Standard descriptive techniques were used to estimate incidence rates. A paired t-test was used to compare measures before and after nesiritide infusion. A p value of 0.05 was the criterion for statistical significance.

Results

A total of 55 separate infusions of nesiritide were given to 32 individual patients (13 males and 19 females). In all cases, nesiritide was infused continuously for at least 72 hours. Selected patients received more than 72 hours of therapy on the basis of their clinical status. The mean age of the patients was 8.01 years (range, 0.01–20.4). The underlying etiologies of heart failure present at the time of infusion varied, with congenital heart disease (14/55, 26%) and dilated cardiomyopathy (21/55, 38%) being most common (Table 1). No episodes of hypotension or arrhythmias were noted during nesiritide infusion. Selected patients (11/32) received more than one course of nesiritide therapy. These patients experienced good clinical response with the initial infusion but decompensated after discontinuation; thus, subsequent infusions of nesiritide were administered. A total of 478 infusion days were completed without adverse events.
Table 1

Baseline patient characteristics before nesiritide infusion (n = 55)a

Characteristic

No. (%)

Congenital disease

14 (26)

Dilated cardiomyopathy

21 (38)

Syndrome

7 (13)

Transplant

20 (36)

  Clinical evidence of rejection

9 (16)

  Coronary disease (transplant vasculopathy)

6 (11)

Pulmonary hypertension

29 (53)

Increased pulmonary artery disease (pulmonary artery pressure)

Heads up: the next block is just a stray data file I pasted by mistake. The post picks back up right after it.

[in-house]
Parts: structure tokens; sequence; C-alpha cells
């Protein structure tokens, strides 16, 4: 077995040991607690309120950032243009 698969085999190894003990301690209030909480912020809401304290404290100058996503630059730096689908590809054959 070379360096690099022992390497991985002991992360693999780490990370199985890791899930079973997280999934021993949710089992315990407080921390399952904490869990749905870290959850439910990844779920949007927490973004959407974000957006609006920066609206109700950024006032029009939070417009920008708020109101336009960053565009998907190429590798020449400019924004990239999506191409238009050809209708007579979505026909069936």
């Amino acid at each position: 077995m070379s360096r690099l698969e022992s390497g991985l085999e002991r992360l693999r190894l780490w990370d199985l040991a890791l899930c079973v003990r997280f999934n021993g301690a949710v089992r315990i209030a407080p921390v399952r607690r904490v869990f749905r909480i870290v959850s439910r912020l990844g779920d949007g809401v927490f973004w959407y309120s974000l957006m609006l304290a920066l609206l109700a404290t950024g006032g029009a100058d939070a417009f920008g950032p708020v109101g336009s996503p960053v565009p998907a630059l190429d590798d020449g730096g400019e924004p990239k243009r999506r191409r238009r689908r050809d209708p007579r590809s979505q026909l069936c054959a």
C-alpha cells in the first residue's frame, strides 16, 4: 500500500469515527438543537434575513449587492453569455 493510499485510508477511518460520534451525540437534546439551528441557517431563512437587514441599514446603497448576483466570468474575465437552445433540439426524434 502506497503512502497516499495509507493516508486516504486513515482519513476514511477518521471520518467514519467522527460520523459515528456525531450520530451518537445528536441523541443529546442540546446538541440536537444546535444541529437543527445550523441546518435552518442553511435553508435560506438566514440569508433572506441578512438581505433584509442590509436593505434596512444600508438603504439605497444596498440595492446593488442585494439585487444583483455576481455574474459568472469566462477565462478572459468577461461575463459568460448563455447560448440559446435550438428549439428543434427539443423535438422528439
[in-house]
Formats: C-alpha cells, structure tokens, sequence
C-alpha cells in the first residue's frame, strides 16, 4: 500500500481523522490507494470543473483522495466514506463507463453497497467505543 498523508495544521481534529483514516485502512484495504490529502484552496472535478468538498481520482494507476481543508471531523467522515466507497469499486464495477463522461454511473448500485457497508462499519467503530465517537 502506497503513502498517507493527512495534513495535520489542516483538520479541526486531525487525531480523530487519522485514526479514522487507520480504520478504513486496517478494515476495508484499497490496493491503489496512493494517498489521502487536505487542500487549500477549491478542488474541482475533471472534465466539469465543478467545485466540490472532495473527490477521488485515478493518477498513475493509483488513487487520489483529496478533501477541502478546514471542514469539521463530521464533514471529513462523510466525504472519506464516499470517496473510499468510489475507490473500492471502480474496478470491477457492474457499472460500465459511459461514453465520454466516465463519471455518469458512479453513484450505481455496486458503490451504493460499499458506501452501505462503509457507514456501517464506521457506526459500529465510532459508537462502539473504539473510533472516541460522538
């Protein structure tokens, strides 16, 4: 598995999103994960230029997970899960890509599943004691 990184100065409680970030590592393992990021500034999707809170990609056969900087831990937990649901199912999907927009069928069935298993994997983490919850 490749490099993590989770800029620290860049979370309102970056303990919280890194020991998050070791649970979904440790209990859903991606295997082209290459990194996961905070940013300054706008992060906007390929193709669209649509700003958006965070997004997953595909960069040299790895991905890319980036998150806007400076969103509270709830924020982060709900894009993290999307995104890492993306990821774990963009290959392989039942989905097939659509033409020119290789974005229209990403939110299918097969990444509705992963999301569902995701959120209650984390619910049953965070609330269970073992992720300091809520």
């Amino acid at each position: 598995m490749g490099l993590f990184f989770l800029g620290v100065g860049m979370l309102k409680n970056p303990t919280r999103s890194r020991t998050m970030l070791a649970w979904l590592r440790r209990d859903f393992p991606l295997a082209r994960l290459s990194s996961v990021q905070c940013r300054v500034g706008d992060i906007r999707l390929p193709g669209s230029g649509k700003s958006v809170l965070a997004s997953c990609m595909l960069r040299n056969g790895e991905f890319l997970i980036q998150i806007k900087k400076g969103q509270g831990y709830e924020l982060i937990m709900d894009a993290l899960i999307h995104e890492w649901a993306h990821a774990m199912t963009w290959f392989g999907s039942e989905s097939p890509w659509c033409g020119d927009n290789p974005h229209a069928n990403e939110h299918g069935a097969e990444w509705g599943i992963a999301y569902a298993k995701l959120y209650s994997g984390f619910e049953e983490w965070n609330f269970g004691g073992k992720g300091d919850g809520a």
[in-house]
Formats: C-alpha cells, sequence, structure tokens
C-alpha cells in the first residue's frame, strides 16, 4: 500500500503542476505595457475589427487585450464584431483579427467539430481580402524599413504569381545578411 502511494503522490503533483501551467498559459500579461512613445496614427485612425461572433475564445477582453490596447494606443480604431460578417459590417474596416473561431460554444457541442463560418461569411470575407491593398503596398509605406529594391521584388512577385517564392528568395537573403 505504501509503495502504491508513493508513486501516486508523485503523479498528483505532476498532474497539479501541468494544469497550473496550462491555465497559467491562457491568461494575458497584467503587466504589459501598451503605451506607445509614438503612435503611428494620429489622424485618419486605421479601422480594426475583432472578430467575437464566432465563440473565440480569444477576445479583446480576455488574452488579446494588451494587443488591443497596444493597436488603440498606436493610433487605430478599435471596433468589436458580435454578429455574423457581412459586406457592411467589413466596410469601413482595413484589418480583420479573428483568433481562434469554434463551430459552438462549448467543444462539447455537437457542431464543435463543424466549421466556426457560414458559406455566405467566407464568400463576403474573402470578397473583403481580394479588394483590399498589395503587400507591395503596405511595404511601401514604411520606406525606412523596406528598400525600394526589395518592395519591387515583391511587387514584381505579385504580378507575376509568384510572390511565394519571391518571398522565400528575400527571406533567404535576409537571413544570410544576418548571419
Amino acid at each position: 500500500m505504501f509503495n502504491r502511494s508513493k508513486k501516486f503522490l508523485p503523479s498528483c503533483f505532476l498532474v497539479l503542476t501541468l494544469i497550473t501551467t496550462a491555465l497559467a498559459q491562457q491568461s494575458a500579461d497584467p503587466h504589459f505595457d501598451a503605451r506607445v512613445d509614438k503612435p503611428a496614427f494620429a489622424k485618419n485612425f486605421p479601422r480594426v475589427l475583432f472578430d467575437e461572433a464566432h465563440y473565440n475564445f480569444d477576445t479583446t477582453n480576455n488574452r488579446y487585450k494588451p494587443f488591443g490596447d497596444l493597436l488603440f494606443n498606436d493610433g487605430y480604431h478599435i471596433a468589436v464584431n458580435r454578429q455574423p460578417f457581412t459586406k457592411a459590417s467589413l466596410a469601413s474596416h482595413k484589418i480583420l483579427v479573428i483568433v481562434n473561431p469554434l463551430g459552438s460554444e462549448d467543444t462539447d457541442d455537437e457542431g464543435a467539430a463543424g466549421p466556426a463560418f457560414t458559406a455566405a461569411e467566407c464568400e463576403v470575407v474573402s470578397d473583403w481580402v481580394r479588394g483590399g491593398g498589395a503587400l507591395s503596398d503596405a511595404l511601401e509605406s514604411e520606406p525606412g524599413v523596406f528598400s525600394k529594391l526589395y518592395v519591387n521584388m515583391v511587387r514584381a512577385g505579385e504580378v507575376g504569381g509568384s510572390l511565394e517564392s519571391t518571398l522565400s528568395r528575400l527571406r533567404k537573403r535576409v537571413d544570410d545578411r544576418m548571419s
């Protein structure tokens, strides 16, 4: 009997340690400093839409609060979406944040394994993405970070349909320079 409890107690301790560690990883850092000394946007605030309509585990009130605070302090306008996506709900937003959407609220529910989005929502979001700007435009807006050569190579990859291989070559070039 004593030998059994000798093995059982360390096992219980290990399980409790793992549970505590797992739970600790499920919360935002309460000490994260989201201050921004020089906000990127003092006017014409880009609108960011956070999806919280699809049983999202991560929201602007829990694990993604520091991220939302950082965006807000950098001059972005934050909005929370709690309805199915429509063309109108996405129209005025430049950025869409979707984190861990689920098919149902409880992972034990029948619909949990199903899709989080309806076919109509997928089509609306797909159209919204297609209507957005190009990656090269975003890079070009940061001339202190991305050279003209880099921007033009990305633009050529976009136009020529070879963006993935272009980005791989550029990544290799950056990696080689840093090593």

29 (53)

Renal disease

23 (42)

History of multiple cardiac surgeries

28 (51)

a Some patients received more than one infusion, and data reflect clinical status at each treatment.

Nesiritide was given concomitantly with furosemide during all infusions (100%), dopamine during 25 of 55 (45%), milrinone during 22 of 55 (40%), vasopressin during 5 of 55 (9%), epinephrine during 3 of 55 (5%), and ethacrynic acid during 42 of 55 (76%). Other drugs given concomitantly during nesiritide infusion were angiotensin-converting enzyme inhibitors in 36 of 55 cases (65%), beta-blockers in 26 of 55 (47%), spironolactone in 5 of 55 (9%), statins in 4 of 55 (7%), steroids in 28 of 55 (51%), and calcium channel blockers (amlodipine) in 14 of 55 (25%). These therapies were not typically uptitrated during nesiritide therapy. Intravenous immunoglobulin for treatment of presumptive myocarditis was given concomitantly during 8 of 55 infusions (15%), and immunosuppressive agents were given secondary to orthotopic heart transplantation during 23 of 55 (42%). Mechanical ventilation was performed during 15 of 55 infusions (27%).